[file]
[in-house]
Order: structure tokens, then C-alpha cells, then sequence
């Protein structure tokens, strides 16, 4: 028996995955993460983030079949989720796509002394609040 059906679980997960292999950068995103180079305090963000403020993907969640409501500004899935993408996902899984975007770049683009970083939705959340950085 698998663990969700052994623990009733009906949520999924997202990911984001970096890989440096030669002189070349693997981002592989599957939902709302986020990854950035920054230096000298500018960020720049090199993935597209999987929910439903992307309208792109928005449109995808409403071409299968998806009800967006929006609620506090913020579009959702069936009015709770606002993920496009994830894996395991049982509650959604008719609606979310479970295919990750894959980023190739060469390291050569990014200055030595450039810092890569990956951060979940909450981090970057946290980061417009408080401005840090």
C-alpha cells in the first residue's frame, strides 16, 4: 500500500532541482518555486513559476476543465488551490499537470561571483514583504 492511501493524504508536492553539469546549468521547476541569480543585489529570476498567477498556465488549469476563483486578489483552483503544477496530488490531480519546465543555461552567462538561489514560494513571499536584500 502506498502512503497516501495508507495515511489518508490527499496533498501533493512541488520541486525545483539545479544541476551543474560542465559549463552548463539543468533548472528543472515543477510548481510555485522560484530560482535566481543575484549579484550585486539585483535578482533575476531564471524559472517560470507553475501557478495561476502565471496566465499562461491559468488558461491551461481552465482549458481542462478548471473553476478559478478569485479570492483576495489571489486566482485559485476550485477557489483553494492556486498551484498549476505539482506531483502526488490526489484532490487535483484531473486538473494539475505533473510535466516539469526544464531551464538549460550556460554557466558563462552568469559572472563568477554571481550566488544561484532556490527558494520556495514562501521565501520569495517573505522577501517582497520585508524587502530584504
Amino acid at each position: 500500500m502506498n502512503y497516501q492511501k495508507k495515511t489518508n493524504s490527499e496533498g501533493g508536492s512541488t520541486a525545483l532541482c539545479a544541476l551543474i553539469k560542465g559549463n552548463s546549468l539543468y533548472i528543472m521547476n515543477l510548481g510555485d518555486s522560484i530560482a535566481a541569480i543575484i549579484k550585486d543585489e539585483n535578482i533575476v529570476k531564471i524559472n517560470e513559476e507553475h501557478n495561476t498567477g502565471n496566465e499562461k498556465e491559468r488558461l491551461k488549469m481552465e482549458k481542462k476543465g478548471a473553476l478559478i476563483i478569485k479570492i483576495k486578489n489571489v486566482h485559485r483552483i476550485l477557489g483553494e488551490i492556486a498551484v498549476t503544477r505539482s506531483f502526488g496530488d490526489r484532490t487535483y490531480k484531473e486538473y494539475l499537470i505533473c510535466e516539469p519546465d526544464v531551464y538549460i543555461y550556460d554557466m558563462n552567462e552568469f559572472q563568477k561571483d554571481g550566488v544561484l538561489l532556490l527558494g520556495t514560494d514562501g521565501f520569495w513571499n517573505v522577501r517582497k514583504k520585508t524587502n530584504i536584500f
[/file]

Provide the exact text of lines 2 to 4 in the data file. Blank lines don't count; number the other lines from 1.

Order: structure tokens, then C-alpha cells, then sequence
């Protein structure tokens, strides 16, 4: 028996995955993460983030079949989720796509002394609040 059906679980997960292999950068995103180079305090963000403020993907969640409501500004899935993408996902899984975007770049683009970083939705959340950085 698998663990969700052994623990009733009906949520999924997202990911984001970096890989440096030669002189070349693997981002592989599957939902709302986020990854950035920054230096000298500018960020720049090199993935597209999987929910439903992307309208792109928005449109995808409403071409299968998806009800967006929006609620506090913020579009959702069936009015709770606002993920496009994830894996395991049982509650959604008719609606979310479970295919990750894959980023190739060469390291050569990014200055030595450039810092890569990956951060979940909450981090970057946290980061417009408080401005840090």
C-alpha cells in the first residue's frame, strides 16, 4: 500500500532541482518555486513559476476543465488551490499537470561571483514583504 492511501493524504508536492553539469546549468521547476541569480543585489529570476498567477498556465488549469476563483486578489483552483503544477496530488490531480519546465543555461552567462538561489514560494513571499536584500 502506498502512503497516501495508507495515511489518508490527499496533498501533493512541488520541486525545483539545479544541476551543474560542465559549463552548463539543468533548472528543472515543477510548481510555485522560484530560482535566481543575484549579484550585486539585483535578482533575476531564471524559472517560470507553475501557478495561476502565471496566465499562461491559468488558461491551461481552465482549458481542462478548471473553476478559478478569485479570492483576495489571489486566482485559485476550485477557489483553494492556486498551484498549476505539482506531483502526488490526489484532490487535483484531473486538473494539475505533473510535466516539469526544464531551464538549460550556460554557466558563462552568469559572472563568477554571481550566488544561484532556490527558494520556495514562501521565501520569495517573505522577501517582497520585508524587502530584504